Drug Driving, As Dangerous As Driving While Under The Influence Of Illegal Drugs
Drug driving means driving while under the influence of prescription or over-the-counter medications that bear warning label of potential impairment. Pharmacists dispense nearly 275 million prescriptions annually, not including what hospitals dispense. Many medications that require a warning label clearly state that consuming these medications may cause impairment.
Warning labels properly advise against users operating a vehicle while under the influence of a particular medication. Pharmacists even provide a verbal reminder of these dangers when consumers purchase these prescription medications. However, patients often self-assess their impairment or are overly confident in their assessment, and proceed with driving a vehicle regardless. This decision essentially makes them as dangerous as someone driving under the influence of illegal drugs. It can be difficult for anyone to determine his or her level of impairment and when it is or is not safe to drive.
Popular opinion of consumers is that impairment from certain medications is only caused when taken in excess, but that simply is not the case. Impairments include drowsiness, increased reaction time, shakiness that effects coordination, and the inability to focus. Even worse, pair these medications with alcohol and the results are even more risky. When using these medications that bear a warning label, operating machinery, a bicycle, or a vehicle is simply not safe.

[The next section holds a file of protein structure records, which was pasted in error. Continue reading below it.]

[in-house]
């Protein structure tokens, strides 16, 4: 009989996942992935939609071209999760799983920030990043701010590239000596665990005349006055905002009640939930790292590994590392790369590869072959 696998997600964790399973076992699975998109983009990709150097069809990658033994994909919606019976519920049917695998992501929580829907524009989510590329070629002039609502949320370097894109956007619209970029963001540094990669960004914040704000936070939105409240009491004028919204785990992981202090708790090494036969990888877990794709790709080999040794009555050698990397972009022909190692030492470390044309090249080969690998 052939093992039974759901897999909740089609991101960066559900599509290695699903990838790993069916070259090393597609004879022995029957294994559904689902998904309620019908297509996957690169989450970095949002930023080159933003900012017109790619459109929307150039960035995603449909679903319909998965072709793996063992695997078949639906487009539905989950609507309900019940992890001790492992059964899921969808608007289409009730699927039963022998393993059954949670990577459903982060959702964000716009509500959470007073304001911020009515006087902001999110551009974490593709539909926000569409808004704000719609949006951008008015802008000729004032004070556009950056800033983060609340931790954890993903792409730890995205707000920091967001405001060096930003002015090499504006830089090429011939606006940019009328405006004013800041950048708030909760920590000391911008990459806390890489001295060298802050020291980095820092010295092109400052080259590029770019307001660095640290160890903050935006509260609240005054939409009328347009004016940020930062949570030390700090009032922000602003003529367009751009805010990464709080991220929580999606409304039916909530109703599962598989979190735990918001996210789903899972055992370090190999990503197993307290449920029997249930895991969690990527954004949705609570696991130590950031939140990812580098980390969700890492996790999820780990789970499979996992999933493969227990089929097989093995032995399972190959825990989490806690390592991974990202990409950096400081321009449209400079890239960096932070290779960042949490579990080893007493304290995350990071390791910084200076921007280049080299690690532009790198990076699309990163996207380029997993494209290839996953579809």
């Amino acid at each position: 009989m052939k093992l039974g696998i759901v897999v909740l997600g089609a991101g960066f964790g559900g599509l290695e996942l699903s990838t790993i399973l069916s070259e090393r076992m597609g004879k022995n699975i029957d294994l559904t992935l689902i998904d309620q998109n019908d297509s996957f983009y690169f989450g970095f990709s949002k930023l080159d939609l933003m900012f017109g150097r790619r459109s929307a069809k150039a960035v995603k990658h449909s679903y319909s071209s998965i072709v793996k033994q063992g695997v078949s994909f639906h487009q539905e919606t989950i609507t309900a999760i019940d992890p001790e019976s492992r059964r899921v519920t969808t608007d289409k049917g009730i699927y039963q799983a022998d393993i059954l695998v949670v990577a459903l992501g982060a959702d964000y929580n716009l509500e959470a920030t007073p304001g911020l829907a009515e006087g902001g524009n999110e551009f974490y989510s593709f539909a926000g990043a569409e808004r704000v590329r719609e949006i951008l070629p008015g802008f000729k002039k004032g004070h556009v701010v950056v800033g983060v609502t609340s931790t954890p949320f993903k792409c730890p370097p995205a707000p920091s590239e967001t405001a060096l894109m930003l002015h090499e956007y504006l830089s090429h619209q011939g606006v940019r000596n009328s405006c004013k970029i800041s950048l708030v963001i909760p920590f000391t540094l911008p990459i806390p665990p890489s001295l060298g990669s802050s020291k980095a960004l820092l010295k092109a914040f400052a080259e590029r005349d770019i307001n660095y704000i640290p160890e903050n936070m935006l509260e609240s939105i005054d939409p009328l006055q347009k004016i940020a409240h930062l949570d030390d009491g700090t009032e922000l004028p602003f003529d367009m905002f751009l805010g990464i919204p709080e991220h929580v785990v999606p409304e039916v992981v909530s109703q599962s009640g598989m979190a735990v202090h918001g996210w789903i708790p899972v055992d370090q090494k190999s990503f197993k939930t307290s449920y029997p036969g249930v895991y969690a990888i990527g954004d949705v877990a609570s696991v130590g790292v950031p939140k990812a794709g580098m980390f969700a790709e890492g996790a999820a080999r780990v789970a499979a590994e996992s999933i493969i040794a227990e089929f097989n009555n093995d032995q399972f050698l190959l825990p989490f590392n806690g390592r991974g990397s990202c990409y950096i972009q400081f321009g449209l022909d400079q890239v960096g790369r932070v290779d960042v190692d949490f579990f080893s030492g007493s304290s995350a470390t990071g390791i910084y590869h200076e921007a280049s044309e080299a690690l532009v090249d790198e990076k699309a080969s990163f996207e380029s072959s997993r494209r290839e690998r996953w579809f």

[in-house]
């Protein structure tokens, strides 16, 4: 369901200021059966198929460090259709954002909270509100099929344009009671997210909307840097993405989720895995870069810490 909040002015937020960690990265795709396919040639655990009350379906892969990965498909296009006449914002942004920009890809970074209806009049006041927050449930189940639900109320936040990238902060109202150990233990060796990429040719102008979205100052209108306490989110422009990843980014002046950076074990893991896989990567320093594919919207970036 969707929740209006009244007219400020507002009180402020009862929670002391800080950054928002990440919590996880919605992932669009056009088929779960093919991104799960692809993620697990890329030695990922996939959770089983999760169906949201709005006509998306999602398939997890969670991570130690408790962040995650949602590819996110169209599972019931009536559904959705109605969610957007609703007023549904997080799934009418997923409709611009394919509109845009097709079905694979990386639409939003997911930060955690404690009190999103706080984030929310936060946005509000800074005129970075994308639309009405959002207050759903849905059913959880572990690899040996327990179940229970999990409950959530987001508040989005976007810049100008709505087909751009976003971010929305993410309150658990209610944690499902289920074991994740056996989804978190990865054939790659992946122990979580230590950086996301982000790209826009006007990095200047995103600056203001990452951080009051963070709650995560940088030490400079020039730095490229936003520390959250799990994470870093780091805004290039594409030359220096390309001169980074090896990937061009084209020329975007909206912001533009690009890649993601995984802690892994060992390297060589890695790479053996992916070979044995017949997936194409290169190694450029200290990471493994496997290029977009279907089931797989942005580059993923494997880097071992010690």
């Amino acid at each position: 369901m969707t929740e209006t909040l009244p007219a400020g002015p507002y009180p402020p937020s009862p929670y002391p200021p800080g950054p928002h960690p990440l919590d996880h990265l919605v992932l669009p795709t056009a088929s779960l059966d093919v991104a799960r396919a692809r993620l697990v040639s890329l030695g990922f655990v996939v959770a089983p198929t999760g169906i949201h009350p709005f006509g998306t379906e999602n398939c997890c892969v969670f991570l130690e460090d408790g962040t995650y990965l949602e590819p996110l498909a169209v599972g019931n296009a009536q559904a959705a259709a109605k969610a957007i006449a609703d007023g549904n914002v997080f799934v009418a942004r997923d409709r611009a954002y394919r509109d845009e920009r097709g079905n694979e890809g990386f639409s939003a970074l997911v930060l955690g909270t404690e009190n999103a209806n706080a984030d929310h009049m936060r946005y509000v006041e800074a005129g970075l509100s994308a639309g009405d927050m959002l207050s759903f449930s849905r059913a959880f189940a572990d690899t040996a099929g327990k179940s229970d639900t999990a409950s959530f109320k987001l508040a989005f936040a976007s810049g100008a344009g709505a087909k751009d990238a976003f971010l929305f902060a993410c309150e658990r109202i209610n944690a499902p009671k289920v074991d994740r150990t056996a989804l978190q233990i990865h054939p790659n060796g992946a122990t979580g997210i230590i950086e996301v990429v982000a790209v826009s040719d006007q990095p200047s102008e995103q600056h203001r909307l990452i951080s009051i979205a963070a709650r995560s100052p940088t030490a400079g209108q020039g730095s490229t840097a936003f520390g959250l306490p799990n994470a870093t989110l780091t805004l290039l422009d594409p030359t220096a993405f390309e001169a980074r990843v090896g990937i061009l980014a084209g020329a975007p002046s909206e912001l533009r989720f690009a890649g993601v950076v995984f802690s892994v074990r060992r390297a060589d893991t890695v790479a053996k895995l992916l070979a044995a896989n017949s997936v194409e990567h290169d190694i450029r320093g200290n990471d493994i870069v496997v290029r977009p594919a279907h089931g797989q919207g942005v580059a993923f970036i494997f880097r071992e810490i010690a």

Another problem is the rise in medications that are now available without a prescription. Dr. Tanya Smith of the Queensland University of Technology and road safety researcher warns against medications becoming available without a prescription. This means consumers are missing out on the chance of receiving a verbal reminder that certain medications they may be taking could cause impairment. Instead, consumers are relying more on labels, and it is less likely that they will adhere to these labels. Because individual responses regarding impairment vary, further research is needed to understand the scope of medications and their effects on impairment.
Queensland University of Technology. “Drug driving: Are your meds affecting you?.” https://www.qut.edu.au/health/about/news/news?news-id=99964